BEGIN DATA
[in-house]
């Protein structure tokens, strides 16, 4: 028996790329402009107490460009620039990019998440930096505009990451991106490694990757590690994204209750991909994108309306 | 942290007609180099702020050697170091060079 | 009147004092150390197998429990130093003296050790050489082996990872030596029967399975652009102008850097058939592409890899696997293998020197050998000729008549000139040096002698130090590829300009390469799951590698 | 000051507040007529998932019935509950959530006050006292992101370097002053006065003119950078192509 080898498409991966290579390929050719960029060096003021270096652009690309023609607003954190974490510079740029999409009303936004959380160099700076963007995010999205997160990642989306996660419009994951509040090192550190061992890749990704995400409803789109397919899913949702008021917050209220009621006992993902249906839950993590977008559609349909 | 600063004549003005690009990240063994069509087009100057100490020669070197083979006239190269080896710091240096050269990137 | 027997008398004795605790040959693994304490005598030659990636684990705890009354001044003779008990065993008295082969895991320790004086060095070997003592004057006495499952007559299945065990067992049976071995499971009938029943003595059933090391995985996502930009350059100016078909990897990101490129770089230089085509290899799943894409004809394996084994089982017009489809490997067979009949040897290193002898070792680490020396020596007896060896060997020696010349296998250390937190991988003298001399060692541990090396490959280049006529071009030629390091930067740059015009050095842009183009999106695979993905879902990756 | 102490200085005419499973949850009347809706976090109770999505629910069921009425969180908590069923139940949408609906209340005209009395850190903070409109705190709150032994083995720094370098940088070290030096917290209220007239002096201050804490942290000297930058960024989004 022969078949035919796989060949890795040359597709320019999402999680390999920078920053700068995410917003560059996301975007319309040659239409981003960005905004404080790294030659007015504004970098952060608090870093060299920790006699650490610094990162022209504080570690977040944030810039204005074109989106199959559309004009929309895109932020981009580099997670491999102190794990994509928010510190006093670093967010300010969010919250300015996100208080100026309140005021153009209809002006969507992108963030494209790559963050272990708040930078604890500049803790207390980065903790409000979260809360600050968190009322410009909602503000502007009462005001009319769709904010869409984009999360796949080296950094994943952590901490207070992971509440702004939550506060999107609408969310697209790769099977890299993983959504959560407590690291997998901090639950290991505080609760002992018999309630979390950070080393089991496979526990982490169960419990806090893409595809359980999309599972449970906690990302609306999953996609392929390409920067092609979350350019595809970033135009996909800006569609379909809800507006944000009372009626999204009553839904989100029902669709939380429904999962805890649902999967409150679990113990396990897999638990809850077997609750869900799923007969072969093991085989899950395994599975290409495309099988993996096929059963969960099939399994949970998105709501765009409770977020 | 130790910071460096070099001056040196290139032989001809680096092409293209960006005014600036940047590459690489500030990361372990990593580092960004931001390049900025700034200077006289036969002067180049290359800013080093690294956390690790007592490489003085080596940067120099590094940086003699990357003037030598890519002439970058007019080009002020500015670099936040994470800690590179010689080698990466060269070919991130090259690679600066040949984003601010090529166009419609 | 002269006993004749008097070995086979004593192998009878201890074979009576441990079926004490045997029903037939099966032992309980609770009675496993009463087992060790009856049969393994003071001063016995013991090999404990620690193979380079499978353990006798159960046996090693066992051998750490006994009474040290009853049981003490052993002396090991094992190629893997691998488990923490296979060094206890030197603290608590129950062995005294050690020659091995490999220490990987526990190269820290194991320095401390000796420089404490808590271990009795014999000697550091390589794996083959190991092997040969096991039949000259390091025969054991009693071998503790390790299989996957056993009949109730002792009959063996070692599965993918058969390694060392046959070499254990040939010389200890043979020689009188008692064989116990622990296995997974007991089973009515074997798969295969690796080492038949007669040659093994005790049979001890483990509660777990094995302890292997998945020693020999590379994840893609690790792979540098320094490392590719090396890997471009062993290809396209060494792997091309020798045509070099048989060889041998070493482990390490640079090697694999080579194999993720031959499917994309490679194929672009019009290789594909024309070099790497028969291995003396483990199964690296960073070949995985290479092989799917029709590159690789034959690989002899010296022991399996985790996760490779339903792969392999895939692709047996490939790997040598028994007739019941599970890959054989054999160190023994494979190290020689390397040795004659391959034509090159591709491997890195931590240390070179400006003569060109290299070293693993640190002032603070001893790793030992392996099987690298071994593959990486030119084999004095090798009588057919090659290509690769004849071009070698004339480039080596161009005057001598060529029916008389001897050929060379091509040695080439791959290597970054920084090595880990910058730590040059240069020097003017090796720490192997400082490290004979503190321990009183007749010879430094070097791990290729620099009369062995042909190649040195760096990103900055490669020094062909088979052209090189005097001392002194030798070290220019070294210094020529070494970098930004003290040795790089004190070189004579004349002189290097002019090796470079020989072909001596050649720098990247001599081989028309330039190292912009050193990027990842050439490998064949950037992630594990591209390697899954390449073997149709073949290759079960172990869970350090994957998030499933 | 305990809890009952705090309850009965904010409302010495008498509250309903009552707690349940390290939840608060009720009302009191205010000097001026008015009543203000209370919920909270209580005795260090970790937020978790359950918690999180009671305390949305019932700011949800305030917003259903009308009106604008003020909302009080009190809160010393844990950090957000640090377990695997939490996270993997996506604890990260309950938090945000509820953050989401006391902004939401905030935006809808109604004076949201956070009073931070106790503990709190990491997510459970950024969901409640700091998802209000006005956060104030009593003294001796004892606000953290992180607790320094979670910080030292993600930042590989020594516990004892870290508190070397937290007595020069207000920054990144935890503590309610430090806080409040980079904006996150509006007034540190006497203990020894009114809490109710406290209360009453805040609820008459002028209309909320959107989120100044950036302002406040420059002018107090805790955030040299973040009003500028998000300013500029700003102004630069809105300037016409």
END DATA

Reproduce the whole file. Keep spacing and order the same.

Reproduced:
[in-house]
């Protein structure tokens, strides 16, 4: 028996790329402009107490460009620039990019998440930096505009990451991106490694990757590690994204209750991909994108309306 | 942290007609180099702020050697170091060079 | 009147004092150390197998429990130093003296050790050489082996990872030596029967399975652009102008850097058939592409890899696997293998020197050998000729008549000139040096002698130090590829300009390469799951590698 | 000051507040007529998932019935509950959530006050006292992101370097002053006065003119950078192509 080898498409991966290579390929050719960029060096003021270096652009690309023609607003954190974490510079740029999409009303936004959380160099700076963007995010999205997160990642989306996660419009994951509040090192550190061992890749990704995400409803789109397919899913949702008021917050209220009621006992993902249906839950993590977008559609349909 | 600063004549003005690009990240063994069509087009100057100490020669070197083979006239190269080896710091240096050269990137 | 027997008398004795605790040959693994304490005598030659990636684990705890009354001044003779008990065993008295082969895991320790004086060095070997003592004057006495499952007559299945065990067992049976071995499971009938029943003595059933090391995985996502930009350059100016078909990897990101490129770089230089085509290899799943894409004809394996084994089982017009489809490997067979009949040897290193002898070792680490020396020596007896060896060997020696010349296998250390937190991988003298001399060692541990090396490959280049006529071009030629390091930067740059015009050095842009183009999106695979993905879902990756 | 102490200085005419499973949850009347809706976090109770999505629910069921009425969180908590069923139940949408609906209340005209009395850190903070409109705190709150032994083995720094370098940088070290030096917290209220007239002096201050804490942290000297930058960024989004 022969078949035919796989060949890795040359597709320019999402999680390999920078920053700068995410917003560059996301975007319309040659239409981003960005905004404080790294030659007015504004970098952060608090870093060299920790006699650490610094990162022209504080570690977040944030810039204005074109989106199959559309004009929309895109932020981009580099997670491999102190794990994509928010510190006093670093967010300010969010919250300015996100208080100026309140005021153009209809002006969507992108963030494209790559963050272990708040930078604890500049803790207390980065903790409000979260809360600050968190009322410009909602503000502007009462005001009319769709904010869409984009999360796949080296950094994943952590901490207070992971509440702004939550506060999107609408969310697209790769099977890299993983959504959560407590690291997998901090639950290991505080609760002992018999309630979390950070080393089991496979526990982490169960419990806090893409595809359980999309599972449970906690990302609306999953996609392929390409920067092609979350350019595809970033135009996909800006569609379909809800507006944000009372009626999204009553839904989100029902669709939380429904999962805890649902999967409150679990113990396990897999638990809850077997609750869900799923007969072969093991085989899950395994599975290409495309099988993996096929059963969960099939399994949970998105709501765009409770977020 | 130790910071460096070099001056040196290139032989001809680096092409293209960006005014600036940047590459690489500030990361372990990593580092960004931001390049900025700034200077006289036969002067180049290359800013080093690294956390690790007592490489003085080596940067120099590094940086003699990357003037030598890519002439970058007019080009002020500015670099936040994470800690590179010689080698990466060269070919991130090259690679600066040949984003601010090529166009419609 | 002269006993004749008097070995086979004593192998009878201890074979009576441990079926004490045997029903037939099966032992309980609770009675496993009463087992060790009856049969393994003071001063016995013991090999404990620690193979380079499978353990006798159960046996090693066992051998750490006994009474040290009853049981003490052993002396090991094992190629893997691998488990923490296979060094206890030197603290608590129950062995005294050690020659091995490999220490990987526990190269820290194991320095401390000796420089404490808590271990009795014999000697550091390589794996083959190991092997040969096991039949000259390091025969054991009693071998503790390790299989996957056993009949109730002792009959063996070692599965993918058969390694060392046959070499254990040939010389200890043979020689009188008692064989116990622990296995997974007991089973009515074997798969295969690796080492038949007669040659093994005790049979001890483990509660777990094995302890292997998945020693020999590379994840893609690790792979540098320094490392590719090396890997471009062993290809396209060494792997091309020798045509070099048989060889041998070493482990390490640079090697694999080579194999993720031959499917994309490679194929672009019009290789594909024309070099790497028969291995003396483990199964690296960073070949995985290479092989799917029709590159690789034959690989002899010296022991399996985790996760490779339903792969392999895939692709047996490939790997040598028994007739019941599970890959054989054999160190023994494979190290020689390397040795004659391959034509090159591709491997890195931590240390070179400006003569060109290299070293693993640190002032603070001893790793030992392996099987690298071994593959990486030119084999004095090798009588057919090659290509690769004849071009070698004339480039080596161009005057001598060529029916008389001897050929060379091509040695080439791959290597970054920084090595880990910058730590040059240069020097003017090796720490192997400082490290004979503190321990009183007749010879430094070097791990290729620099009369062995042909190649040195760096990103900055490669020094062909088979052209090189005097001392002194030798070290220019070294210094020529070494970098930004003290040795790089004190070189004579004349002189290097002019090796470079020989072909001596050649720098990247001599081989028309330039190292912009050193990027990842050439490998064949950037992630594990591209390697899954390449073997149709073949290759079960172990869970350090994957998030499933 | 305990809890009952705090309850009965904010409302010495008498509250309903009552707690349940390290939840608060009720009302009191205010000097001026008015009543203000209370919920909270209580005795260090970790937020978790359950918690999180009671305390949305019932700011949800305030917003259903009308009106604008003020909302009080009190809160010393844990950090957000640090377990695997939490996270993997996506604890990260309950938090945000509820953050989401006391902004939401905030935006809808109604004076949201956070009073931070106790503990709190990491997510459970950024969901409640700091998802209000006005956060104030009593003294001796004892606000953290992180607790320094979670910080030292993600930042590989020594516990004892870290508190070397937290007595020069207000920054990144935890503590309610430090806080409040980079904006996150509006007034540190006497203990020894009114809490109710406290209360009453805040609820008459002028209309909320959107989120100044950036302002406040420059002018107090805790955030040299973040009003500028998000300013500029700003102004630069809105300037016409």